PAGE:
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Desert Solitaire

"The Thoreau of the American West"

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Arches National Park

"It's a fools life, a rogue's life, and a good life if you keep laughing all the way to the grave."

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On January 29, 1927, Edward Abbey was born in Indiana, Pennsylvania nearby the village of Home.  He was the oldest child of Paul and Mildred Abbey.  He attended Indiana University of Pennsylvania after a brief stint in the military before heading to the West.  Because of his love for the desert Southwest, Abbey atteneded the University of New Mexico.  He earned both graduate and post-graduate degrees.  Edward Abbey intended to enter into a graduate program at Yale but dropped out after a couple weeks.  Abbey worked as a ranger and fire lookout at many different national parks for fifteen years; he was well into his forties at this time.  The two seasons he worked at Arches National Monument in Utah inspired Desert Solitaire.  Abbey married five times and divorced four.  He died on March 14, 1989 at the age of 62 at his home after complications from surgery leaving behind his wife, five children, his father, and a legacy of more than a dozen books.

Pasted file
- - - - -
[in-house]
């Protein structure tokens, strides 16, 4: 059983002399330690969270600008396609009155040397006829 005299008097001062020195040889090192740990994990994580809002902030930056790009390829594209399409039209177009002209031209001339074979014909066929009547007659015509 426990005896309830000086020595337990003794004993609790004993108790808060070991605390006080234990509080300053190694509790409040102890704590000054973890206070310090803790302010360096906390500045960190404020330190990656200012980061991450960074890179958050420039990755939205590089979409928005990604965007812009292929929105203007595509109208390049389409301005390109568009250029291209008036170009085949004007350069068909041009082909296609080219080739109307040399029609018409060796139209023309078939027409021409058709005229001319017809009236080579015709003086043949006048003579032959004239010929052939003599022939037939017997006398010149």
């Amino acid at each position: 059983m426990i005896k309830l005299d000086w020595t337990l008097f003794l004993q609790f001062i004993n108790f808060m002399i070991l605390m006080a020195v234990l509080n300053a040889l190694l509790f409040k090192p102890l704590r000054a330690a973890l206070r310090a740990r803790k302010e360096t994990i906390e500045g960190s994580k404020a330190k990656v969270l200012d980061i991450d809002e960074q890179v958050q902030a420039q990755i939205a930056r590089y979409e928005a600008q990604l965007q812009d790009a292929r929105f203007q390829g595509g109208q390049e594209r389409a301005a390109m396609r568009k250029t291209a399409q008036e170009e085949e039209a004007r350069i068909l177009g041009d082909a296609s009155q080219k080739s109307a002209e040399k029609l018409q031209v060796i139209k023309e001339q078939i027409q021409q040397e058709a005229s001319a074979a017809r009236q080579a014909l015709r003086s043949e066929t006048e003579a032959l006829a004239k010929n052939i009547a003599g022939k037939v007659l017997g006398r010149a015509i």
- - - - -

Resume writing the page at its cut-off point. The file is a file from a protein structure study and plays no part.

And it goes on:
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Edward Abbey was buried in the desert as he requested.  An echo of this is in Desert Solitaire, the story of a tourist who wandered off and died under a tree near Grandview Point in the Arches.

 

The following instructions were left by Abbey concerning his burial:  "No formal speeches desired, though the deceased will not interfere if someone feels the urge.  But keep it simple and brief.  And then a big happy raucous wake.  Music!  Bagpipes!  And a flood of beer and booze!  Lots of singing, dancing, talking, hollering, laughing, and lovemaking.  And meat!  Beans and chili!  And corn on the cob." From http://www.desertusa.com/mag00/nov/papr/abbey.html

 

 

“We need the possibility of escape as surely as we need hope.”